Simple Exercises to Improve Posture
Use these exercises to help achieve an instant postural adjustment.
Did you know that good posture helps minimize stress on tendons, joints and ligaments? Plus, better posture can have a significant impact on your quality of life. Good posture may improve your job prospects, verbal communication, self-confidence and mood and enhance how others see you.
Ryan Halvorson, chief content officer for Fit Scribe Media and a TriggerPoint® master trainer, explains exercises that can help you improve posture.
5 Key Exercises
These easy-to-implement, equipment-free exercises can help you achieve an instant postural adjustment. The moves can be done seated, but standing yields the best results.
Tight chest muscles can make it difficult to pull your shoulders back and down. One way to overcome this is to increase tissue mobility through self-massage.
Begin by rolling the shoulders back and down. Make a fist with the right hand and gently press the knuckles into the left pectoral muscle next to the sternum. Place the palm of the left hand on top of the fist for added pressure. Slowly drive the knuckles across the muscle toward the shoulder joint. Lift the hand, returning it to the starting position, and repeat.
Shoulder External Rotations
Internal rotation is a common problem. External rotation can help. Roll the shoulders back and down. Tuck the pelvis slightly to maintain a neutral lower-back position throughout the exercise. Slowly twist the wrists until the thumbs point away from the body. Hold for a few seconds and release; repeat.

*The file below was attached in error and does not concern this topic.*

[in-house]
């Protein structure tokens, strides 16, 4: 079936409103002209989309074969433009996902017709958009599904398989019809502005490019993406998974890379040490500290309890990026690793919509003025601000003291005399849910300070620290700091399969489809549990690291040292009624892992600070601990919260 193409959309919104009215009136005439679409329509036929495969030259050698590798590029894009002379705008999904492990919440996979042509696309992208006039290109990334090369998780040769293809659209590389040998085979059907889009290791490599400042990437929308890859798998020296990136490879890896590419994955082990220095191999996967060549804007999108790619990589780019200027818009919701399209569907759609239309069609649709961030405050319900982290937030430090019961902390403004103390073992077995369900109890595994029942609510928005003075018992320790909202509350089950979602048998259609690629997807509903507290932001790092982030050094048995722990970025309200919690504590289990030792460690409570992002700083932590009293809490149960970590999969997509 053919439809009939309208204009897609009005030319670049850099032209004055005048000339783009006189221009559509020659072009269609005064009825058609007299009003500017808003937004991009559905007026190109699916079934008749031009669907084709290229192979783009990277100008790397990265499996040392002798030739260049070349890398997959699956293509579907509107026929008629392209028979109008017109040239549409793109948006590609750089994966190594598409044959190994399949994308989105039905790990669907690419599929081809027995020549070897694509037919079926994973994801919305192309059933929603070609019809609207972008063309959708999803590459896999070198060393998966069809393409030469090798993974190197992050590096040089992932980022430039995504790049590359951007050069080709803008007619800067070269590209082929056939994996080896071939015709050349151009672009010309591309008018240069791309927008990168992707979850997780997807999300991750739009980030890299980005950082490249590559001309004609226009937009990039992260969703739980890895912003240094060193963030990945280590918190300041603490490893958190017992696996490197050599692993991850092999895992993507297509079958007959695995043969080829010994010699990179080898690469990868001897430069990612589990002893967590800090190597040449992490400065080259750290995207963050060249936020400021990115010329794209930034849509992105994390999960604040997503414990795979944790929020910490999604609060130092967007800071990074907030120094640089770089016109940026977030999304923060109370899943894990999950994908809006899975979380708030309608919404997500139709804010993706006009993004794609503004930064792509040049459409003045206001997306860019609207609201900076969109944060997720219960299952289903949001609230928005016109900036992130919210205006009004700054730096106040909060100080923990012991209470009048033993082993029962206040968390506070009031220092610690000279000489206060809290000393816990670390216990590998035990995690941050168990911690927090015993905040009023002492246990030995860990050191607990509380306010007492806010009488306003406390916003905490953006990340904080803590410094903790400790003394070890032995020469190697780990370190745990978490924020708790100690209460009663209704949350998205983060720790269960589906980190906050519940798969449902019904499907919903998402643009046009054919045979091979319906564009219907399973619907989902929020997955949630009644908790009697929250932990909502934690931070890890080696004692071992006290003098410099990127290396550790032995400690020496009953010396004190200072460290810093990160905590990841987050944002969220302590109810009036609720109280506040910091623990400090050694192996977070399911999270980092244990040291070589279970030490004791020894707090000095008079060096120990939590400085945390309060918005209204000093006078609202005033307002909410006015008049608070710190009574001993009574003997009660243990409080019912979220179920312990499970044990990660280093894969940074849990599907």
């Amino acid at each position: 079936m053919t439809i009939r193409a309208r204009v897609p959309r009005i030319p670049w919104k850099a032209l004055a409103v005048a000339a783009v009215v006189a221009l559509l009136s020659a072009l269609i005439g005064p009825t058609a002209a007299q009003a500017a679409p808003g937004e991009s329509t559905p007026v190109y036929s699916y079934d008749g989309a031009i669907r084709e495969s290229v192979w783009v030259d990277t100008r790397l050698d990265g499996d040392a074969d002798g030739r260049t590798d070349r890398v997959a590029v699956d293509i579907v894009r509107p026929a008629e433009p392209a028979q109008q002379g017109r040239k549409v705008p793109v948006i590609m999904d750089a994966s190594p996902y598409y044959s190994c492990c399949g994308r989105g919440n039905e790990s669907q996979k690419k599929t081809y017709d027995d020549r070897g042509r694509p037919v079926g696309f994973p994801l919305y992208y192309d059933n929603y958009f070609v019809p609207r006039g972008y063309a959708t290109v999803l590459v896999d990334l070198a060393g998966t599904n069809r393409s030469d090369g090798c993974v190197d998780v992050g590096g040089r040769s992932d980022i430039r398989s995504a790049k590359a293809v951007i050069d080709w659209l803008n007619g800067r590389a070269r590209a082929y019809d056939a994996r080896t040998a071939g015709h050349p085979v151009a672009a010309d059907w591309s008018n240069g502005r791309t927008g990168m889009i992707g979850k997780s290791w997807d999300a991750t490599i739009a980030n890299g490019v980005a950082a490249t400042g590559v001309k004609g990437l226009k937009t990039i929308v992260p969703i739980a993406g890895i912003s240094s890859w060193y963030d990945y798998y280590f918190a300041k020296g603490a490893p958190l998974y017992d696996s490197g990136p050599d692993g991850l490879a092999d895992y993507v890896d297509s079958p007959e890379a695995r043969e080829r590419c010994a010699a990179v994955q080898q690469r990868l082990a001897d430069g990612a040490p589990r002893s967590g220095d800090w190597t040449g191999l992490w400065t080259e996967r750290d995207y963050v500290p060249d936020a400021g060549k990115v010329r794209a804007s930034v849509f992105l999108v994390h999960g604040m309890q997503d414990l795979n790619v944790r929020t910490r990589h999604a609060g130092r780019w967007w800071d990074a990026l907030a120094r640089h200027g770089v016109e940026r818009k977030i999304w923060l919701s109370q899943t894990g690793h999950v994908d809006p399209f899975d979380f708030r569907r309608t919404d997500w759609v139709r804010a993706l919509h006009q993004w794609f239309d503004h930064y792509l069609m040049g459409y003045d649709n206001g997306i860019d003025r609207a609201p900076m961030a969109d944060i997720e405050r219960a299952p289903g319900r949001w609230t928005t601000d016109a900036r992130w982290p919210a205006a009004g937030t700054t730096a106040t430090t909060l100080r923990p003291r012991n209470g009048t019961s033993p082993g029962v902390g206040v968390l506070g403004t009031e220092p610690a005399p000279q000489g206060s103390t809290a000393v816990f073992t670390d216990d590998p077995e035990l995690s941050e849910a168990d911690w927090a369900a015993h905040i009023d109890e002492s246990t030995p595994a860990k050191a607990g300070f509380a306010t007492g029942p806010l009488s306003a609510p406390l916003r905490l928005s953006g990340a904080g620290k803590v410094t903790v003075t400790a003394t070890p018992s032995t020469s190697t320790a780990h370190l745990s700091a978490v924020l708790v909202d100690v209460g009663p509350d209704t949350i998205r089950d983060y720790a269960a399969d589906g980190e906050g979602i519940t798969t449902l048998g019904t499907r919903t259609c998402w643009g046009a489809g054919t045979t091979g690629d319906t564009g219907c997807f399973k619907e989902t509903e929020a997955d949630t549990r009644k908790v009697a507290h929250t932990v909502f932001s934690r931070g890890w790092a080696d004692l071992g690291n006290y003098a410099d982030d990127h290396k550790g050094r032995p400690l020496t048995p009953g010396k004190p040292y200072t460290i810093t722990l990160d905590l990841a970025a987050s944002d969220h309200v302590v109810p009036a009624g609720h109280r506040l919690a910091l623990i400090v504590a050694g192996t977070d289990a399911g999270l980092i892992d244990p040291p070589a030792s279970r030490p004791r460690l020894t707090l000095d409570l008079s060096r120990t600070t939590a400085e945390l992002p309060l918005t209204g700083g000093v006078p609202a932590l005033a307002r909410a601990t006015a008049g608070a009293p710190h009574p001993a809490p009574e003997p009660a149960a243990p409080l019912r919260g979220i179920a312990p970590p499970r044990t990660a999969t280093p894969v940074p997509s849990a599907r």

This exercise stretches the muscles of the neck, allowing the skull to return to a more neutral, balanced position while the spine is lengthened. Stand with your hips and shoulders against a wall. Heels can be an inch or two away from the wall. Lifting through the crown of the head, gently bring the chin down toward the throat while pressing the back of the head against the wall for a few seconds. Rest and repeat. Place a pillow behind the head if the pressure is uncomfortable.
Kneeling Hip Flexor Stretch
Start in a kneeling lunge position (one knee on the floor and the other leg bent 90 degrees in front of you with foot flat). Lift from the crown of the head to elongate the spine. From here, drive the hip of the kneeling leg in a gentle thrusting pattern to achieve the stretch. Hold for a few seconds, then release and repeat. Perform the exercise several times for both hips. Place a pillow under the knee for added cushion.
Hip Hinge With Fly
This exercise improves your ability to extend your upper back. Place feet hip-width apart, and hinge at the hips while simultaneously angling the upper body forward. Aim to slightly arch the lower back by lifting the tailbone. Retract and depress the shoulder blades. Start with the arms extended and palms clasped together directly in front of the chest. Then slowly swing the arms out to the sides of the body at about shoulder height with a slight external shoulder rotation, and pause when you feel contraction in the upper posterior muscles and a stretch in the pectorals. Release and repeat.
Tech Tools Offer Posture Help
These tech tools and apps can help you sit up straight throughout the day.
Alex+ hooks onto the ears and rests on the neck at the base of the skull to assess head and neck position. The device vibrates if the head droops out of its optimal position—based on user settings—for longer than 2 minutes. You can also track progress through the Alex app (alexposture.com).
This device attaches to the small of the back to help you train the back muscles to hold proper alignment for extended periods of time. It will also vibrate if you slouch
Worn on the wrist, the ZIKTO Walk helps maintain good posture when walking. Through a series of motion sensors, the device analyzes your walking patterns and vibrates gently if the wrist moves out of predetermined alignment parameters (zikto.com).
Using your smartphone, this work-break timer allows you to set alarms that remind you to take breaks throughout the day. Search for the free timer in the app store (raisedsquare.com/standup).